Community Action Led by Prayer

Community Action Led By Prayer

Daily News Local Voices – Tony P. Hall

July 1, 2019

The Miami Valley has taken it on the chin lately.  

We’ve endured a KKK rally, 15 devastating tornados, groceries stores closing, farmers unable to plant crops because of constant rain, and more. In the last few years, we have been listed as the FOURTH hungriest city in the nation and noted for having one of the highest opioid deaths rates in the nation. Our community continues to suffer from high infant mortality, loss of good paying jobs, the biggest food desert in the state, and more.

Dayton is a resilient community and has shown incredible strength in continuing to face crisis after crisis. There has been strong community support for the Gem City Market, thousands rallied to oppose the KKK and countless volunteers are pitching in to aid residents impacted by the tornadoes.  However, at some point we need to ask “Why does this keep happening here? Is God testing us?”

If this is a test, there’s only one answer: Prayer.  We need to pray as individuals, as families and as a community for the strength and guidance to overcome the obstacles we face.  

Prayer is a time-tested response to the most difficult times and one that spans various faiths. Harriet Tubman, as she led her dangerous efforts to help slaves escape asked for God’s help, “I’m going to hold steady on You, and You’ve got to see me through.”

During the Holocaust, Jews in concentration camps prayed for guidance, including this prayer "I believe in the sun even when it's not shining. I believe in love even when not feeling it. I believe in God even when He is silent." 

The Quran also reminds us to pray in times of trouble - “Call me! I will answer” (Quran 40:60) 

Prayer unites us, prayer gives us a focus on a higher calling than ourselves and prayer starts the conversations which can lead to new strength and answers.  

I know that prayer alone won’t bring rebuilt destroyed houses, end the drug epidemic, or open grocery stores in the food desert. Prayer needs to be the beginning of our response, not the end.

I understand that people will say, “I don’t want to hear about your faith, I want to see it.” So I’m asking people of faith to join me in combining prayer and action to guide our actions, sustain our resiliency and rebuild our community.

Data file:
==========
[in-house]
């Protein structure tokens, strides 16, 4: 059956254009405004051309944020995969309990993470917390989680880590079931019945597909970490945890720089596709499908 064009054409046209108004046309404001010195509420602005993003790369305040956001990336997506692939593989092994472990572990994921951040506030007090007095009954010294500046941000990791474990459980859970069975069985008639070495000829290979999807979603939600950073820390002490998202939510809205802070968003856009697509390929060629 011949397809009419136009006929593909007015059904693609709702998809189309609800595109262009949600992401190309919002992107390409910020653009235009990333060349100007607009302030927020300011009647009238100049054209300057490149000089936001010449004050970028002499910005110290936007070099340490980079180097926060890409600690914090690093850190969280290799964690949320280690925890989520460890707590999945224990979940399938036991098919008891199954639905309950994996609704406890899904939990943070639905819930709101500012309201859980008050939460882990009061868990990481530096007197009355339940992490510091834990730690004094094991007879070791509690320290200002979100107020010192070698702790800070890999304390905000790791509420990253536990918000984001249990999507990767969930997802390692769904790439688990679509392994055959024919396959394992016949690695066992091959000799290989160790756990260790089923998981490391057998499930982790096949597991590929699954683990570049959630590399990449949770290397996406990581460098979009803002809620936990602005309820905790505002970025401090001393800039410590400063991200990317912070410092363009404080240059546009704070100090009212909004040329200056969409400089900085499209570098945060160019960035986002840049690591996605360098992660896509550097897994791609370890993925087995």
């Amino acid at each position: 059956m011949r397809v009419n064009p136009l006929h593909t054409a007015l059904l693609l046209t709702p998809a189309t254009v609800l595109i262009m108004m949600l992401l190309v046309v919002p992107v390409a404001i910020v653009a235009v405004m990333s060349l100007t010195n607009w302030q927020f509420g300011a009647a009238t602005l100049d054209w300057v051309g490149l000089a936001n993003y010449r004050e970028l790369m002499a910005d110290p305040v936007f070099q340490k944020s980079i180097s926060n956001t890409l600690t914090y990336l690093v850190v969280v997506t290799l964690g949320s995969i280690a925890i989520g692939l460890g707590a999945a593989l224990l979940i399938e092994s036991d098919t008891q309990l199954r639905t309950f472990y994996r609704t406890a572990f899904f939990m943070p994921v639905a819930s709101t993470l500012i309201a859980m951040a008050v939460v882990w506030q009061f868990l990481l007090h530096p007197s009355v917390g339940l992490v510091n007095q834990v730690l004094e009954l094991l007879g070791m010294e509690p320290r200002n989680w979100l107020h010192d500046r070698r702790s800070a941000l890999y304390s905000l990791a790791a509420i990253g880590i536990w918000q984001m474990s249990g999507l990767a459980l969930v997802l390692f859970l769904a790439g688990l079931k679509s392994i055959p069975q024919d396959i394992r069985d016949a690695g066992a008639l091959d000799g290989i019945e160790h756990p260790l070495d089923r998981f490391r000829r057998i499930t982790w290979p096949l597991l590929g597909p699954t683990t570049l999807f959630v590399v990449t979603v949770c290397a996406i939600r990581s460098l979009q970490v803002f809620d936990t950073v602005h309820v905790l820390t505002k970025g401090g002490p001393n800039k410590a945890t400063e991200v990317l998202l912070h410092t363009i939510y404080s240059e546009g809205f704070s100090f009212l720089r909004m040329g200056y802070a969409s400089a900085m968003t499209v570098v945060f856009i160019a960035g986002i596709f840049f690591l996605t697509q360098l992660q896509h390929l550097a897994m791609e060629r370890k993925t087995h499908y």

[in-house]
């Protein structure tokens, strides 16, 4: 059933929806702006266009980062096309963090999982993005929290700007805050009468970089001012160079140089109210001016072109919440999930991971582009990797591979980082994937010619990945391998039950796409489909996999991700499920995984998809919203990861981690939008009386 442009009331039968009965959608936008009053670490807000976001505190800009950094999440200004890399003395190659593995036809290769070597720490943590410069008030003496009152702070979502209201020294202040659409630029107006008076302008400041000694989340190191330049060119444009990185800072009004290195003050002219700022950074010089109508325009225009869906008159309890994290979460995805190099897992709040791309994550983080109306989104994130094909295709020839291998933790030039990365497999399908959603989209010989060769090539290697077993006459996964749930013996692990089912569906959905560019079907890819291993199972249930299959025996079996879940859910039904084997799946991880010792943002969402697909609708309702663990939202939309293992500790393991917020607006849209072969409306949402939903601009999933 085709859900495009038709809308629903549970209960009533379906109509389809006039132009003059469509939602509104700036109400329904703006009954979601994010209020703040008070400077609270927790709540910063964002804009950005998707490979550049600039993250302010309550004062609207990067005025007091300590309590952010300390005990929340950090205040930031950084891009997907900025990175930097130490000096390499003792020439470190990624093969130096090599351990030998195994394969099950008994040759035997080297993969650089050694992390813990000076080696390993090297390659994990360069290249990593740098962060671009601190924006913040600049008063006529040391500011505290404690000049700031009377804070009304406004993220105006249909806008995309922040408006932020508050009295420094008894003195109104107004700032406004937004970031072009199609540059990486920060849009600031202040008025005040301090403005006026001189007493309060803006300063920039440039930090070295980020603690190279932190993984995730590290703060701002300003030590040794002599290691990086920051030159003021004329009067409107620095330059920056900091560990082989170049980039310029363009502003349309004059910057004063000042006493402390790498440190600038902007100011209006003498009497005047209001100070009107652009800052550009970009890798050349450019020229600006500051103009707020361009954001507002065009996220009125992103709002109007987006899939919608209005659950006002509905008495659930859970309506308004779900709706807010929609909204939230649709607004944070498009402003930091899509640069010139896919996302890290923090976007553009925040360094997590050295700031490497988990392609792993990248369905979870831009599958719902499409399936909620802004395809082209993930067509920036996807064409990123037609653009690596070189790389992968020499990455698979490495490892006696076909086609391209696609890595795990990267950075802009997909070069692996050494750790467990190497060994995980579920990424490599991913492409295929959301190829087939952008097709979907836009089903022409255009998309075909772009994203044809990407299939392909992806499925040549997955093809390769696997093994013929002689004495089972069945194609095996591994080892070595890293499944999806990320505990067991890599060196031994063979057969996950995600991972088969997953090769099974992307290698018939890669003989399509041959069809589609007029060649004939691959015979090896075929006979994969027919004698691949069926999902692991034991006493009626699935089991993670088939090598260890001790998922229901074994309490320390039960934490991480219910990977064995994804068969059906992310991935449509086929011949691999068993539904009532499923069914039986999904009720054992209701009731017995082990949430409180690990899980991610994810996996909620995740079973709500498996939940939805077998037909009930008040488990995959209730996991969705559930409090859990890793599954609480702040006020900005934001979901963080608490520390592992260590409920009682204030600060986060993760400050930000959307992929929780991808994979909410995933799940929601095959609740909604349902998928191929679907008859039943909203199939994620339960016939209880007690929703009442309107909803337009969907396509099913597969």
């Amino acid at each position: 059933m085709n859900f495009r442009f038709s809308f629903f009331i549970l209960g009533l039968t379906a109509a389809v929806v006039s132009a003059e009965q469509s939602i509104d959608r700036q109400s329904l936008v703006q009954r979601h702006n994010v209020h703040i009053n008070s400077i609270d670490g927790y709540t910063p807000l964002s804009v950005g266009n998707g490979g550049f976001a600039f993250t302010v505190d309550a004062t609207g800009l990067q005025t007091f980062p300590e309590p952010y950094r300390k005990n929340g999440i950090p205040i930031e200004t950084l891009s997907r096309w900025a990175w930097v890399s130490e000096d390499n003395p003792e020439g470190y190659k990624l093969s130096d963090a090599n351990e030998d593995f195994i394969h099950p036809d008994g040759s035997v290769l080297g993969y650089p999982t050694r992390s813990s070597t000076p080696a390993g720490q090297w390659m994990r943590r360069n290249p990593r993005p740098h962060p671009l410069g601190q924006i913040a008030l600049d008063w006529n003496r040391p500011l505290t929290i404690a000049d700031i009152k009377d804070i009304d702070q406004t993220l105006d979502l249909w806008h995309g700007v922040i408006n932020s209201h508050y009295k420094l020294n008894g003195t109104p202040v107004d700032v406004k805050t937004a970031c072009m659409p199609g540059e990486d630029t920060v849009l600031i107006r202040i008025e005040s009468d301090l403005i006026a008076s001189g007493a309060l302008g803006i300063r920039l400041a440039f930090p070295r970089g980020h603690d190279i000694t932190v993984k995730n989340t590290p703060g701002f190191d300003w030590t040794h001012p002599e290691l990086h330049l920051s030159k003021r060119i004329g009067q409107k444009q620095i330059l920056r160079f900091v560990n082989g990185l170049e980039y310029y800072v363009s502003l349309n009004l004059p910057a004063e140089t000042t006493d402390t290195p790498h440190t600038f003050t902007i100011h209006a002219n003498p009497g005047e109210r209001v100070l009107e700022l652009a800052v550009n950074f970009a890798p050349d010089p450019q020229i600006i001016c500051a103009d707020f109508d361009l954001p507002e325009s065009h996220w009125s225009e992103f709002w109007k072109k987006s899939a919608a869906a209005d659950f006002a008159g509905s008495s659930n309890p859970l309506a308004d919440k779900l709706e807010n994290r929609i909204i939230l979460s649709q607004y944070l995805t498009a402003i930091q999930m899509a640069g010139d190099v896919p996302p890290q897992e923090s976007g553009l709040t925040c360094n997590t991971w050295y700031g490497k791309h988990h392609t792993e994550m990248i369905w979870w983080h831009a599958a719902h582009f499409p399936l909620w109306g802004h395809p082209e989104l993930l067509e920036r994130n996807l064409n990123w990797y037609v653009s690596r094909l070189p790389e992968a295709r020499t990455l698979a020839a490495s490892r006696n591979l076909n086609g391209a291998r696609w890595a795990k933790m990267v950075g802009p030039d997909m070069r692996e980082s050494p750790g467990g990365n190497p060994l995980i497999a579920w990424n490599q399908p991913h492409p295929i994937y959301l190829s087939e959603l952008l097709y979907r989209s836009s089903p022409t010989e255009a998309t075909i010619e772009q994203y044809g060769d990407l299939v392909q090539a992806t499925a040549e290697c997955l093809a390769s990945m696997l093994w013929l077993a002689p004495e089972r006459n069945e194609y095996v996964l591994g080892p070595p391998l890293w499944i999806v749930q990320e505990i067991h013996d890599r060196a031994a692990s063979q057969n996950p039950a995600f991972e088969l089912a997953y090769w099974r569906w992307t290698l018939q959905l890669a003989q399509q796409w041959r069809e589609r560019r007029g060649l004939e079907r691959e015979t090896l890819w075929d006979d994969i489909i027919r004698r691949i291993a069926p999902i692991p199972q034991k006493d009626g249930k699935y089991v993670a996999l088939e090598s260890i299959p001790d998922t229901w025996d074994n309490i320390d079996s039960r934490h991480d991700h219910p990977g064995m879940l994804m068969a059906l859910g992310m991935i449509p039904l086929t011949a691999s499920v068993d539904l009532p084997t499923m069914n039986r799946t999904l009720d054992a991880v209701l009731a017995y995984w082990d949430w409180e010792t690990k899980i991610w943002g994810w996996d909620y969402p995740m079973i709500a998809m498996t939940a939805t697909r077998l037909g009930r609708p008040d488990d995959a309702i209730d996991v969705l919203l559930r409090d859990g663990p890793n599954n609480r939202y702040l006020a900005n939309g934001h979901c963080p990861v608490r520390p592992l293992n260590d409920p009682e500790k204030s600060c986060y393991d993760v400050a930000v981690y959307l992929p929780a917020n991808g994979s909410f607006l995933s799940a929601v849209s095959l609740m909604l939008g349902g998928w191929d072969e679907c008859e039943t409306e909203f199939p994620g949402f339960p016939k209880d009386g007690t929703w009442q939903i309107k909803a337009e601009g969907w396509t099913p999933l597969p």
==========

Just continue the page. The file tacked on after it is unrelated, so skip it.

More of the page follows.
Many of our churches, synagogues, temples, and mosques already contribute volunteers and money, doing amazing work. Now, it’s the time to really challenge ourselves and prayerfully ask – what more can we do?

Each person, each faith community, must find their own answers but there are plenty of paths to choose. There are opportunities for education, advocacy, volunteering and financial support. Information on ways to help can always be found at our website –

I’ll be meeting with faith leaders and exploring ways we can answer that challenge. Together, we will create new ways to live our faith by serving our neighbors. 

It’s a mission I believe in deeply. I had the opportunity to work with Mother Teresa in Calcutta and witness her compassion. I watched her care for people literally dying alone on the streets. She told me “Congressman, not everyone can come to Calcutta like you. I want you to go back and tell everyone to do the thing that is in front of you.” 

Too many of our neighbors are hurting. It’s time for people of faith come together in both prayer and action to do what’s in front of us – create a healthy, thriving community for everyone. 


Tony Hall is the founder of the Hall Hunger Initiative, a local food justice project funded by the Jack W. and Sally D. Eichelberger Foundation, in partnership with United Way of Greater Dayton.


Mark Willis: 937 225-3056

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